One of the great quandaries of drug policy is the question of whether the price of heroin should be high or low. If the price is high, we’d like to think that this will act as a disincentive to consumption. However, a high price causes an addict’s life to descend into greater chaos. Once the addict’s savings have been spent he inevitably begins to steal, but can only steal barely enough to feed the habit. Once the bills are red and the landlord’s patience exhausted, the addict becomes vagrant and begins to lose his health, leaving him to face either eventual death, or rehabilitation with a price: permanently damaged health for him, and for us, a considerable burden upon the state through the provision of healthcare and thereby the entitlement to social housing. So the question is whether we get value from maintaining a high price of heroin if it costs us far more both in revenue and social costs.
The price of heroin acts as a gauge in the war on drugs. An increased street price demonstrates that the authorities are successfully combating the amount that appears on the street. A lower price demonstrates that the drug industry has the upper hand. Yet the problem with this concept is that is feels like something of a competition, or maybe like a Saturday afternoon game of football, whereby if our team scores we all cheer but if their team scores, we’re miserable. It doesn’t address the central issue that really matters here; the blight on the lives of our sons and daughters by the scourge of drug addiction. We do need to consider the effect of a lower price on greater consumption, but we also need to consider the effect of price on those of our sons and daughters addicted and the knock on effect this has on society as listed above.
I had a 17 year old client today who came off heroin a couple of months ago, and each day since, at 10am, he goes to his local pharmacy to get his script (prescription) of methadone. However, immediately after his script, he’ll go to the high street with the £5 given him by his supportive mum to stop him stealing, buys cider and hangs about with the winos on park benches. A therapist would argue that this is not addressing the addiction at all, but simply replacing one substance with two others, however, I disagree. This lad has taken the first step in dealing with his problem; to acknowledge it by making a commitment to the methadone program, even if his commitment is flawed. His next step would be therapy to establish why he feels the need to obliterate reality, but the fact that he’s engaging in the methadone program brings him into contact with the state, making a future course of therapy readily available. My point being that he is engaged and real engagement is a greater weapon than flouted law or ineffective principles.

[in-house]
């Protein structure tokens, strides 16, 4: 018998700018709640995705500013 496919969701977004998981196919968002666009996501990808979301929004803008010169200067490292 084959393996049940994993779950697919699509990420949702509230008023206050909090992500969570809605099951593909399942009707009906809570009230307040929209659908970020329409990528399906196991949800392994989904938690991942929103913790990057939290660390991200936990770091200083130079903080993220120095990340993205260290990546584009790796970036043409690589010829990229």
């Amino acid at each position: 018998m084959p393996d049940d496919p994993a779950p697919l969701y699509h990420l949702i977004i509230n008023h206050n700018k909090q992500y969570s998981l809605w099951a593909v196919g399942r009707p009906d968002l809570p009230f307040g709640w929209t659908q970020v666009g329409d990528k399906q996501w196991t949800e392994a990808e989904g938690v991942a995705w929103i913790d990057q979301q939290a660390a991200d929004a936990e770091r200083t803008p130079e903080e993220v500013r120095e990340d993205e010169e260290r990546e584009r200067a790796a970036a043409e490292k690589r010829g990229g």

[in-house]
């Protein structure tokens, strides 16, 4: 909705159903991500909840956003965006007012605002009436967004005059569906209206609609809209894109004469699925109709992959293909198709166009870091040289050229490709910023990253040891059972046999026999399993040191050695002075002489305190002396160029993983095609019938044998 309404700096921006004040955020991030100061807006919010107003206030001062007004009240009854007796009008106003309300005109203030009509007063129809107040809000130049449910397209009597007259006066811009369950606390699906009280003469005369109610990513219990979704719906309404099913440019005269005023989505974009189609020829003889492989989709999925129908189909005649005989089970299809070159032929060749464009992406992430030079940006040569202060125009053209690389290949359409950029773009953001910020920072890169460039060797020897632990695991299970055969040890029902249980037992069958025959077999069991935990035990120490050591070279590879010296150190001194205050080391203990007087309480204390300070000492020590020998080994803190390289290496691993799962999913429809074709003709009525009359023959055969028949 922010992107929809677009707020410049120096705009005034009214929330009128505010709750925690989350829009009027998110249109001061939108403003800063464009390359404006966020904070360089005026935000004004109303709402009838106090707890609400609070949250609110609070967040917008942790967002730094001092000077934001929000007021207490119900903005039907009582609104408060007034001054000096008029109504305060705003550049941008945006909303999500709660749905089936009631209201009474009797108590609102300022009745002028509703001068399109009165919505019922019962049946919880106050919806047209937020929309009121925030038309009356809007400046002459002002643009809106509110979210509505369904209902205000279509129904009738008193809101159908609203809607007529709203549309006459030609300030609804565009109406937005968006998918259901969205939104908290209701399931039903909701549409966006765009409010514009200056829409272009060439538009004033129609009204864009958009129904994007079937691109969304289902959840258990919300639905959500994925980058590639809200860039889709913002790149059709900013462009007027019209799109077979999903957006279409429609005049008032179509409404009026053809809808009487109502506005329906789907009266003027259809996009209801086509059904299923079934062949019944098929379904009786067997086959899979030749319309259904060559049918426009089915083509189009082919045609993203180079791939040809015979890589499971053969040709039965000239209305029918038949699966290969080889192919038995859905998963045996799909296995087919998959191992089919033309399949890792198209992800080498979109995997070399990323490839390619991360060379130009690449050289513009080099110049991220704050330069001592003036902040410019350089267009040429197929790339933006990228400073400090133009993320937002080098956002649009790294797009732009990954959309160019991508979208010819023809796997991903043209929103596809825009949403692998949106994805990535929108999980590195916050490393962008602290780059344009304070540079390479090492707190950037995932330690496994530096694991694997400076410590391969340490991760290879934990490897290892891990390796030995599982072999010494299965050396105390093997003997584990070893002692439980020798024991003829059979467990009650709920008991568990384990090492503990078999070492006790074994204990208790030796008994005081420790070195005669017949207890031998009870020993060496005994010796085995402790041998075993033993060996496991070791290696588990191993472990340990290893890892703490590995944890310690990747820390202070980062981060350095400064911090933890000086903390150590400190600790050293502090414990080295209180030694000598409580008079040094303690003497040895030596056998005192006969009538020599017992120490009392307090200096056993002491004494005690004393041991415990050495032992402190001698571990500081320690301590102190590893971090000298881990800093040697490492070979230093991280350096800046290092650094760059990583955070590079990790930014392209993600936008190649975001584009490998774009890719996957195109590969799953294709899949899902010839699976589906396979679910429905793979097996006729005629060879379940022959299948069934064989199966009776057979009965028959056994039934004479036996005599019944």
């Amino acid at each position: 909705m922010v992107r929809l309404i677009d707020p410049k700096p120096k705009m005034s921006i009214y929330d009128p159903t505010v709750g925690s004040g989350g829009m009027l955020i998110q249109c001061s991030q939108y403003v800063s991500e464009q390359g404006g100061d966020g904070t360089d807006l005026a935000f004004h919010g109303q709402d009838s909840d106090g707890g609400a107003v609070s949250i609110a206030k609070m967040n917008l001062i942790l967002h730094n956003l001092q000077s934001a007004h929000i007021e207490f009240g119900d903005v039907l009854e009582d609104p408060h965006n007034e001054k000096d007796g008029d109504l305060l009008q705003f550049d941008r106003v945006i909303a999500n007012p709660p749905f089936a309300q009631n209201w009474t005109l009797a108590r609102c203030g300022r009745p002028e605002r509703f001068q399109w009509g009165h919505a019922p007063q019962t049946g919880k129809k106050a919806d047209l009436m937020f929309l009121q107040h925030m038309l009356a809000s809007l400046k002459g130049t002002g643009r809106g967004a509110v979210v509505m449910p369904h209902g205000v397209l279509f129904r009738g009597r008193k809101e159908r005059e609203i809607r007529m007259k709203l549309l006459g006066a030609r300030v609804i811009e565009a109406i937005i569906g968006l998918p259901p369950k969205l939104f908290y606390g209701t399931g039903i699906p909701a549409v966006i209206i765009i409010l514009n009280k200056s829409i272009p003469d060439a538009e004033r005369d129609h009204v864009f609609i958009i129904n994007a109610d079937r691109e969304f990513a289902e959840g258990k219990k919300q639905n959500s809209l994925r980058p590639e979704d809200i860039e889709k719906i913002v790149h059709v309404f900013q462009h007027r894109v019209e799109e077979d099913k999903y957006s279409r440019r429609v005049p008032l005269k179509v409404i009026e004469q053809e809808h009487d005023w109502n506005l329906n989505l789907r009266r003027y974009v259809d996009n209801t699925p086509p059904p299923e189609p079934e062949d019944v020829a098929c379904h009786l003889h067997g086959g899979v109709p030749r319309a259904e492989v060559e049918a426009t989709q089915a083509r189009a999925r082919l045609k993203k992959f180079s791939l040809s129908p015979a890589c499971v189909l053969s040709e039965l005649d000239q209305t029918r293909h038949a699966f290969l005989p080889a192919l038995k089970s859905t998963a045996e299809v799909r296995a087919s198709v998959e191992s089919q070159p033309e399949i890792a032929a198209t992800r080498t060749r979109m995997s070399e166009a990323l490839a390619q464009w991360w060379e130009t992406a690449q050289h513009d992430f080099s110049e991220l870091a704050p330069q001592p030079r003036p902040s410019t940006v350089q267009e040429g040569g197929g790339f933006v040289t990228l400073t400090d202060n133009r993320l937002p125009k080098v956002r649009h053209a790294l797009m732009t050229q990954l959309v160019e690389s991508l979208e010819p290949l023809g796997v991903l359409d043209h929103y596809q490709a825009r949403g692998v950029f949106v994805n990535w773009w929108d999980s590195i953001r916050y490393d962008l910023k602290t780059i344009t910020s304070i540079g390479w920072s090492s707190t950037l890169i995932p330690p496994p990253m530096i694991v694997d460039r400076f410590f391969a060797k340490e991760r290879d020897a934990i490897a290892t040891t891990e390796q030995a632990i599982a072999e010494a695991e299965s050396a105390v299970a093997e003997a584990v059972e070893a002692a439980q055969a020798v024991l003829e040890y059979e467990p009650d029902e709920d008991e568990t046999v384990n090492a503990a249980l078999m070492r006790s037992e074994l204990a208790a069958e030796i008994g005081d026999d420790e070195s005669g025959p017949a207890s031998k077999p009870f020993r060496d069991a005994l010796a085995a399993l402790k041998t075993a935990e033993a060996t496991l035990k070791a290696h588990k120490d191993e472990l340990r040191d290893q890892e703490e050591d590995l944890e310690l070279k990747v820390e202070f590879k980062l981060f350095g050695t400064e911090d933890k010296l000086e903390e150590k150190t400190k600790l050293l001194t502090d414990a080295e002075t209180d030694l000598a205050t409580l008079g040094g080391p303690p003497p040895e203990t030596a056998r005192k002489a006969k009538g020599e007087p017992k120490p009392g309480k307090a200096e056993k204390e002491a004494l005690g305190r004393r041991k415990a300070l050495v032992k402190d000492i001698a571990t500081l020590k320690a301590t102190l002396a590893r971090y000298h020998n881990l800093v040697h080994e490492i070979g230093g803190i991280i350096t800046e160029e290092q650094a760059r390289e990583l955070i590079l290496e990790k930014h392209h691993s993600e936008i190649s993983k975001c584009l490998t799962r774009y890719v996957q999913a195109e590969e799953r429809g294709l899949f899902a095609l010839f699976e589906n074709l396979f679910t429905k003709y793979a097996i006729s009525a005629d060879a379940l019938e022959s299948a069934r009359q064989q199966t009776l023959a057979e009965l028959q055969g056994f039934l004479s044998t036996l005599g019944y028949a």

Huge amounts of heroin are confiscated each year, yet the state will only prescribe substitute methadone due to ethical arguments against the supply of confiscated drugs. However, is it ethical to force addicts to continue to rely on ruthless criminals whose objective is to keep them addicted in order that they can make a profit, when they could come under the care of the state, whose objective is to guide them out of their tragic predicament?
Many addicts take part in the methadone program, but far more continue to waste away in their addiction; always desiring an end to the misery but forever afraid to take the first step. If a program of Heroin scripts existed alongside the Methadone program the addicts would come forward and the program could be made conditional on their engagement with a drugs worker.
The program would cause the street price of heroin to fall, but this would not be due to the success of the drugs business, but due to the shrinking of their market and the consequent reduction in their margins. The Heroin program would considerably reduce acquisitive crime, while undermining the traffickers and dealers, reducing their resources and therefore their security, and the consequence of this would be to considerably increase prosecution opportunities in the war against drugs. Although a lower price would increase consumption in the short-term, the likely long-term outcome of this scenario is that importers would consider their reduced margins and concentrate their efforts on supplying other markets thereby reducing the amount of drugs arriving in this country. Although this would be a beggar-thy-neighbour outcome initially, if the program does have such an effect then it will be proven effective enough that those neighbours would join and the program could spread to other countries creating a massive impact on the international market for narcotics and a massive blow for international organised crime.